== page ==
As six wickets fell for 59 runs in the afternoon session at Eden Gardens, and the eulogies to Indian batting were being carefully crafted by the cricket writers, the debate rumbled on Eurosport-Yahoo!'s live text commentary: was this great play from England or desperate fare from India?

    As fans of a team, it is hard not to look at your results through the prism of your allegiance, rather than objectively. Win handsomely, and it is because you have eleven heroes in your team. Lose, and it was your boys who blew it. It is human nature to believe that whatever the result, it is largely in your

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  • So that’s how you get Cook out

    After 26 hours of batting in this series, and 547 runs, you'd forgive India for feeling just a little deflated about bowling to Alastair Cook.

    There he was, on 190 runs, cruising along despite twice being dropped (if Cheteshwar Pujara and Ishant Sharma played for Cow Corner's local team that would mean they'd be buying the post-match drinks… for a while) and looking as if he might bat until the Four Horsemen of the Apocalypse came trotting down past Eden Gardens.

    Screen grabs from Sky SportsBut it transpired that Cook does have a weakness — the freak run out.

    As far as dismissals go, it must count as one of the strangest

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  • Record-breaking Cook has only just begun

    As Alastair Cook lifted his helmet, raised his bat and took the plaudits for the 23rd time in his Test career, Cowers briefly found himself wondering whether the England skipper ever got tired.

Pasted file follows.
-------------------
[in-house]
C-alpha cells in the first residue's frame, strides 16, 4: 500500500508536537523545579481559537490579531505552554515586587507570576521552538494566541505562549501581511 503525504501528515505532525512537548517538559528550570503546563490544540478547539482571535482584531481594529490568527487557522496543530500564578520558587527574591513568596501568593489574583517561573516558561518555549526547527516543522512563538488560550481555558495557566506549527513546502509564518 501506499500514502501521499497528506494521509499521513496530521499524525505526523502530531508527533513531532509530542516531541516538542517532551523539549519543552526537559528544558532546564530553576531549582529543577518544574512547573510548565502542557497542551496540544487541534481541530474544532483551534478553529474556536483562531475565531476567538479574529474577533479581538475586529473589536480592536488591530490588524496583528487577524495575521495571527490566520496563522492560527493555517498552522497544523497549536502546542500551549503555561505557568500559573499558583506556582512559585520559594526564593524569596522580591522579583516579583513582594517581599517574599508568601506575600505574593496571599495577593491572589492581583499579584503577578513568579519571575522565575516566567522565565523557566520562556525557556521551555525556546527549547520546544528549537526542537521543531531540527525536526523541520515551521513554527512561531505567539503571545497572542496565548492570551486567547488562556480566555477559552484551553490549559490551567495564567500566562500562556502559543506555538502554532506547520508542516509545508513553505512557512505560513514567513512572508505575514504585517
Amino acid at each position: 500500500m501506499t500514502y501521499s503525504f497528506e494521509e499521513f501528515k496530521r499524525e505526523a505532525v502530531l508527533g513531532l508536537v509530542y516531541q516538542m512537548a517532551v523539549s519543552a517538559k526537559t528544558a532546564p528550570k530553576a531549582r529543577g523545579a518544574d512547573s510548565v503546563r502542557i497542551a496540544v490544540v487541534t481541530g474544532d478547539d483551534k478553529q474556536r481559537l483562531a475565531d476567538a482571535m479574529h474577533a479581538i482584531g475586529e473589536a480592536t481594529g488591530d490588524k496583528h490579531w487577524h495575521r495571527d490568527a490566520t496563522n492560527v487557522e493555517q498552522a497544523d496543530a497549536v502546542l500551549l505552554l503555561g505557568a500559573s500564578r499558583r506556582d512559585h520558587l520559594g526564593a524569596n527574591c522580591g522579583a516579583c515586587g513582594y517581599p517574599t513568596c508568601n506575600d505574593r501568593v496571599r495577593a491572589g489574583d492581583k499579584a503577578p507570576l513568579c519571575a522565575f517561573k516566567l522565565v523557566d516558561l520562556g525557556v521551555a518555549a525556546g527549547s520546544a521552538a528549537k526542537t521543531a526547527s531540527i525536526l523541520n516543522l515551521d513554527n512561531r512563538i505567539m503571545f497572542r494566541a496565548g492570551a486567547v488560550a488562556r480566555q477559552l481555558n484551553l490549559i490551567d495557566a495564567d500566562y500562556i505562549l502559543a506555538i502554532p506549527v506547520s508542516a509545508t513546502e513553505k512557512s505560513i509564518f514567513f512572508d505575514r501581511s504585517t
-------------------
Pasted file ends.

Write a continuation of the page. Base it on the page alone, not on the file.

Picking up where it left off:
A quick look at the left-hander later, still not sweating after another five hours of batting in the Indian and sunshine quickly dispelled the notion.

    Like Sachin Tendulkar on the opposing side, any visit to the crease for Cook from now on is likely to bring with an assault on the record books. In fact, one of the landmarks Cook eclipsed today belonged to the Little Master - the youngest batsman with

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  • Ponting retires as one of the true cricketing greats

    It's not often that the retirement of a player prompts a barrage of tributes and tearful responses from team-mates, but that was the reaction for Ricky Ponting as he decided to end his international career.

    Indeed, even Australia's prime minister Julia Gillard and opposition leader Tony Abbott broke off from a heated parliamentary debate to laud one of crickets greats.

    Ponting's successor as Australia captain, Michael Clarke, could not contain his emotions when he was asked to react to his friend's decision to quite the international game, while a standing ovation sent the veteran batsman on

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  • England spin it to win it

    India captain MS Dhoni wanted wickets which turned in this series against England. Even when his side romped to victory in the opening Test, he was agitating for a track which offered more. At least in the wake of defeat in Mumbai, he had the good grace to accept he had gotten the pitch he demanded.

    India loaded their team with three front-line twirlers — and they were comprehensively outbowled by two of England's. It was never before thus.

    England bowled 125.2 overs of spin, and took 19-329 in that time. India, by contrast, bowled 116.1 with spinners, garnering just nine wickets for 418.